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Tony Hawk shows off ‘real’ hoverboard

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Last spring there was the infamous hoverboard hoax, for which Tony Hawk issued an apology, because some people actually fell for a video release in which Hawk and actor Christopher Lloyd, of "Back to the Future” fame, used a blend of acting and realistic-looking footage to make the futuristic product seem real.

But the hoverboard concept is no hoax. And Hawk, the world's most famous skateboarder, is back as pitch man, starring in a demonstration of the Hendo Hoverboard, which is billed as the first "real" hoverboard.

tony hawk
Tony Hawk gives hoverboard a trial run; images are video screen grabs

"This is real, folks," says Hawk, intent on convincing skeptics. "This is the real hoverboard, right here. So forget everything you know. This is it."

In the footage, which was uploaded to Hawk's Ride Channel YouTube page on Monday, Hawk and Dave Carnie are attempting to ride a 90-pound Hendo Hoverboard on a small copper halfpipe.

As viewers can see, the technology shows promise. It’s not the future of skateboarding, and has not evolved to the point where people will soon be zipping around as Marty McFly and other characters were in "Back to the Future II."

But hoverboards have, in fact, arrived.

tony hawk

The devices levitate on conductive surfaces thanks to the power of four disc-shaped magnetic engines. The Magnetic Field Architecture technology, which propels the hoverboards, was developed by a startup company, Arx Pax.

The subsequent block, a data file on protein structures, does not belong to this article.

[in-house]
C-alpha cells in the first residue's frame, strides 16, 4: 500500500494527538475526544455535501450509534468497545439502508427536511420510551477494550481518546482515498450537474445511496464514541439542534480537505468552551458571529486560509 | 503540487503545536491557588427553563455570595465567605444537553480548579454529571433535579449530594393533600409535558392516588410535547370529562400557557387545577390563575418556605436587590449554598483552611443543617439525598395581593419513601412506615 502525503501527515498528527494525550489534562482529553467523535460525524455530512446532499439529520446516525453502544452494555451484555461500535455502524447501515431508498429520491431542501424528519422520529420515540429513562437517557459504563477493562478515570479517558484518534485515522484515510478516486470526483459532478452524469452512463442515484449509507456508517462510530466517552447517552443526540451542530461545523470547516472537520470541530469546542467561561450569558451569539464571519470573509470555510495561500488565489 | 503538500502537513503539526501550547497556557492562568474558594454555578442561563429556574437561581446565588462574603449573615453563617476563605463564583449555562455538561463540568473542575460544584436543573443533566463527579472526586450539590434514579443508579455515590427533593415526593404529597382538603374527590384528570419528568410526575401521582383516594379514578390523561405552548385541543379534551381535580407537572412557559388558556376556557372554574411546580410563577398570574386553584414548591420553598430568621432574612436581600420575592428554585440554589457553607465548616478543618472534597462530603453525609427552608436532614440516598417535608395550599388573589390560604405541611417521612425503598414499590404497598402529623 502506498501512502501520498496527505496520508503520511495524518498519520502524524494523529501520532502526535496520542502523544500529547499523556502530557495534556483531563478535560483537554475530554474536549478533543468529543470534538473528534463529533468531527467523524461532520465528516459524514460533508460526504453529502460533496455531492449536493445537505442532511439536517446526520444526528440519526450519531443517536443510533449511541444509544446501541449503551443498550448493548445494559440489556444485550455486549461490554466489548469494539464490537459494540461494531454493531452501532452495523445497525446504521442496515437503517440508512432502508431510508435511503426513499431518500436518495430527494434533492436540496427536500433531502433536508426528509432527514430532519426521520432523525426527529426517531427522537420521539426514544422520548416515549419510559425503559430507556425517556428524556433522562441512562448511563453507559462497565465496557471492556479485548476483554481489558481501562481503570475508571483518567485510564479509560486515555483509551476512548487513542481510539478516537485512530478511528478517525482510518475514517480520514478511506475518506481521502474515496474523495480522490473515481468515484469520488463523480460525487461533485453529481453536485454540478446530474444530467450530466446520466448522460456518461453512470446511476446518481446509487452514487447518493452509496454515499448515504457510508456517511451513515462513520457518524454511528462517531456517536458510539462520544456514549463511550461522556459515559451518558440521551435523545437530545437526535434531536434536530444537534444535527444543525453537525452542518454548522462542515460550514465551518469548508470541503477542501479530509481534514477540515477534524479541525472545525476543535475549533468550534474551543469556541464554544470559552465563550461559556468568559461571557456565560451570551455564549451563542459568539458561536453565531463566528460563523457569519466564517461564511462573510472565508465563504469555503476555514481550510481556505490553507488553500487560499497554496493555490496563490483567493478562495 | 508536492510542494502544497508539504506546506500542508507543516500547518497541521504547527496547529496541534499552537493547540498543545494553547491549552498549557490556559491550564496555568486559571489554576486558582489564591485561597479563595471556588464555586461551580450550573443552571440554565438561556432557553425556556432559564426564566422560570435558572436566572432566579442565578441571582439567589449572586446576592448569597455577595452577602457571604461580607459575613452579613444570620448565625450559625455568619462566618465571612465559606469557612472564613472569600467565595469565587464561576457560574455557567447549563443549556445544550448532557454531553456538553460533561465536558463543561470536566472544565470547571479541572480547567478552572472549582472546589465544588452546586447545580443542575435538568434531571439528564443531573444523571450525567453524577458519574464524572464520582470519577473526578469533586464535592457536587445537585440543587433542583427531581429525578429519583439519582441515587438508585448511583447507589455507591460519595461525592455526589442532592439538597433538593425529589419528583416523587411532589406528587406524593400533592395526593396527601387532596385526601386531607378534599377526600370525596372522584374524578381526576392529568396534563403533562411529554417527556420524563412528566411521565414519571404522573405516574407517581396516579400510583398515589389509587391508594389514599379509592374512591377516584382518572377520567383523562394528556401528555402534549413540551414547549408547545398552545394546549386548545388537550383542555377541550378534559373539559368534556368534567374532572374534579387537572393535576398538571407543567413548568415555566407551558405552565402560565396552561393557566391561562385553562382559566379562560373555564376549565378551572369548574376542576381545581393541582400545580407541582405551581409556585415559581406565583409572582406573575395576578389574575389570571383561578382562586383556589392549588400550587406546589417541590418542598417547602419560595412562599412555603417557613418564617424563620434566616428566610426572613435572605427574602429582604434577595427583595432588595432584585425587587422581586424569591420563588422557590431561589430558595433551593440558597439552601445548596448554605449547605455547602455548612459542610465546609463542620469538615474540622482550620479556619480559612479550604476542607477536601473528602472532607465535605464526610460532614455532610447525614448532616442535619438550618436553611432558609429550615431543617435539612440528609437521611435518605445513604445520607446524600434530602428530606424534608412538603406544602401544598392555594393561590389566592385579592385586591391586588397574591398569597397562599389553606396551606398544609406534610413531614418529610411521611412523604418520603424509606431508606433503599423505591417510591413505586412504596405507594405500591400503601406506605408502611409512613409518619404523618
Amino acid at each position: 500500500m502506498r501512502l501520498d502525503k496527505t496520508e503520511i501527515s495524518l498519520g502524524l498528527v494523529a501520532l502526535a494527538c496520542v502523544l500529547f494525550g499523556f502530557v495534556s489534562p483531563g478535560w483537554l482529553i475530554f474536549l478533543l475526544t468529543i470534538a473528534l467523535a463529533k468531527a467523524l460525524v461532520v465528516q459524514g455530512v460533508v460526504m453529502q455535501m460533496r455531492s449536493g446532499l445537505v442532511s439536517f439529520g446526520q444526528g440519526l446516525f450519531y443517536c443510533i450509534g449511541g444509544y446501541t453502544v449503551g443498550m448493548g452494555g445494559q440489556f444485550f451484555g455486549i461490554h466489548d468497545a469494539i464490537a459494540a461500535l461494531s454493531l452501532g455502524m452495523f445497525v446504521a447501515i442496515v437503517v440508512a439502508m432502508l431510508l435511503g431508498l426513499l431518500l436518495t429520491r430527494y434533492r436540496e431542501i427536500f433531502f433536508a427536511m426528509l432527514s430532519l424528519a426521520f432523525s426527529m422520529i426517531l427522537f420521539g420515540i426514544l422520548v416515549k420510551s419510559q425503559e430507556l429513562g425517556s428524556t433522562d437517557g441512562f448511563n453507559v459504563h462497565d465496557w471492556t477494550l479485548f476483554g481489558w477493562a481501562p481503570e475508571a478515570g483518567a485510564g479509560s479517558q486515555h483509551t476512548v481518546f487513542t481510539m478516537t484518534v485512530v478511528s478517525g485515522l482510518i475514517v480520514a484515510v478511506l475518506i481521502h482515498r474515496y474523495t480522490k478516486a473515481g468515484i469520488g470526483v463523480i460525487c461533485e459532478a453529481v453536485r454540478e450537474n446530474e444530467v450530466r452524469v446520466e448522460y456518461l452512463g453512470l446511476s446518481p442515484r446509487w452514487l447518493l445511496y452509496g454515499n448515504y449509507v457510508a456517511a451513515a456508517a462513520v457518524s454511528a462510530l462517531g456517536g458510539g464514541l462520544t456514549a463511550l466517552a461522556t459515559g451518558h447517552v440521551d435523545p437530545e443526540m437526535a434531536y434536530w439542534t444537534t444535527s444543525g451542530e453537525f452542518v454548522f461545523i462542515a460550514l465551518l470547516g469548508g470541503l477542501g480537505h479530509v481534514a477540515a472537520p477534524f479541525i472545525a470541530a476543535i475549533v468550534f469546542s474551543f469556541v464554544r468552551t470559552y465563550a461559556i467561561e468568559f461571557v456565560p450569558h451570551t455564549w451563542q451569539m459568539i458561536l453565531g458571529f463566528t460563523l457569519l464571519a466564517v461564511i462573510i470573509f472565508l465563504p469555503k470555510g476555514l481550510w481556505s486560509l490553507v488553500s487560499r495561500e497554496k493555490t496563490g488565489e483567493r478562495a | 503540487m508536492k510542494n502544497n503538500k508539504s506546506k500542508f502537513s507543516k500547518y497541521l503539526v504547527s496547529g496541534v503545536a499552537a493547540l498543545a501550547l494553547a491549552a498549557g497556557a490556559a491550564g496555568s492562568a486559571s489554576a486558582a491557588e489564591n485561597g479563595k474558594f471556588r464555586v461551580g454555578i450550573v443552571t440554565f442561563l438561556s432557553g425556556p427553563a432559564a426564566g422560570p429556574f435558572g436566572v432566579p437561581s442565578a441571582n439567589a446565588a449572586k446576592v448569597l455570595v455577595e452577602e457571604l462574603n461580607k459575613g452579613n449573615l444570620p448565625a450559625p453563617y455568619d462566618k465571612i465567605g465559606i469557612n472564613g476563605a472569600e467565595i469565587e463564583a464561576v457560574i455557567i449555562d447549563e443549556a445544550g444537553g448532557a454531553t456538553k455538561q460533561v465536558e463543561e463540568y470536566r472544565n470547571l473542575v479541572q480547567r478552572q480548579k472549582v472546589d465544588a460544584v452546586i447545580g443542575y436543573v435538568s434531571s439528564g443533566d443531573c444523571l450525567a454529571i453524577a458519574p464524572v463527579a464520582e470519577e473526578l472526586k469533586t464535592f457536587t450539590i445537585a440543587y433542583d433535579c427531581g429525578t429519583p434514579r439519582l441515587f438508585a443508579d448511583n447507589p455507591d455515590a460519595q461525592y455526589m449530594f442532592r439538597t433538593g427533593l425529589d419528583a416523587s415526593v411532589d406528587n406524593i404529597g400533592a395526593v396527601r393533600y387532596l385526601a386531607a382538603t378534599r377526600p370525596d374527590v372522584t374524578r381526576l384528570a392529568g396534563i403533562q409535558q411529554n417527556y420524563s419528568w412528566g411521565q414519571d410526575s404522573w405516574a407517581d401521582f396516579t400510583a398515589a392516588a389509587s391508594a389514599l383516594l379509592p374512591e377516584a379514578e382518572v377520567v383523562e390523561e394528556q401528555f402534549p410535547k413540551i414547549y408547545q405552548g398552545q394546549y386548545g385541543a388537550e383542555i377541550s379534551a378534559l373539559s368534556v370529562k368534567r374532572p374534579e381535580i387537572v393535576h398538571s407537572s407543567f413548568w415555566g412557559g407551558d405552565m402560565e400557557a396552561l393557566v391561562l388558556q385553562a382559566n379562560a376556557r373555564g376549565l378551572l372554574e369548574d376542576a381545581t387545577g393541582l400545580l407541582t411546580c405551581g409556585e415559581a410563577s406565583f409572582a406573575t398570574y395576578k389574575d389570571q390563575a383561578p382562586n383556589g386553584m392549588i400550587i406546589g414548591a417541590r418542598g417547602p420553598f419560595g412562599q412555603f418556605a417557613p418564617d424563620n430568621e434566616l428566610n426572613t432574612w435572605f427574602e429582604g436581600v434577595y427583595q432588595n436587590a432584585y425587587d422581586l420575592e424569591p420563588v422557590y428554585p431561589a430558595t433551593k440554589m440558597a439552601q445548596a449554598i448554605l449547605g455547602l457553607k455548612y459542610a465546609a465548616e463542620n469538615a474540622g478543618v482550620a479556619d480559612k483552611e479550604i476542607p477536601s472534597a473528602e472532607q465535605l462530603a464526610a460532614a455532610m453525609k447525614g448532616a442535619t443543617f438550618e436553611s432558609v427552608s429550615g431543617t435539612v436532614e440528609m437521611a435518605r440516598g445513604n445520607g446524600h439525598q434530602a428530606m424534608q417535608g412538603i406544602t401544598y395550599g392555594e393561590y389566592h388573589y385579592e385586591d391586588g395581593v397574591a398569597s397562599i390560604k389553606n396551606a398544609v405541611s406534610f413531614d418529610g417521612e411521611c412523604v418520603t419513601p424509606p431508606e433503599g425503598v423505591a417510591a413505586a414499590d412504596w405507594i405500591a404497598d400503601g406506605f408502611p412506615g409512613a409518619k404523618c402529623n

According to the science and technology website, Phys.org, "It can move speedily, if noisily, in multiple directions, as well as turn around. The battery only lasts seven minutes, but that is still enough time to take a grown adult for an exhilarating ride."

Said Arx Pax chief executive Greg Henderson: "We are creating a magnetic field, and then through a method of induction; that's part of our secret sauce, we are creating a secondary and equal magnetic field in this conductive surface."

Arx Pax hopes the technology will someday have widespread and important uses, such as helping to transport large containers or floating buildings above ground briefly, during earthquakes.

But for the time being, Hendo Hoverboard holds the spotlight. The first 10 devices in production sold out in advance, for $10,000 apiece.

Said Hawk on the Hendo Hover Facebook page: “I rode a REAL hoverboard today thanks to Hendo Hover (shot with #ActionCam). If you don’t believe me, it’s your loss.”

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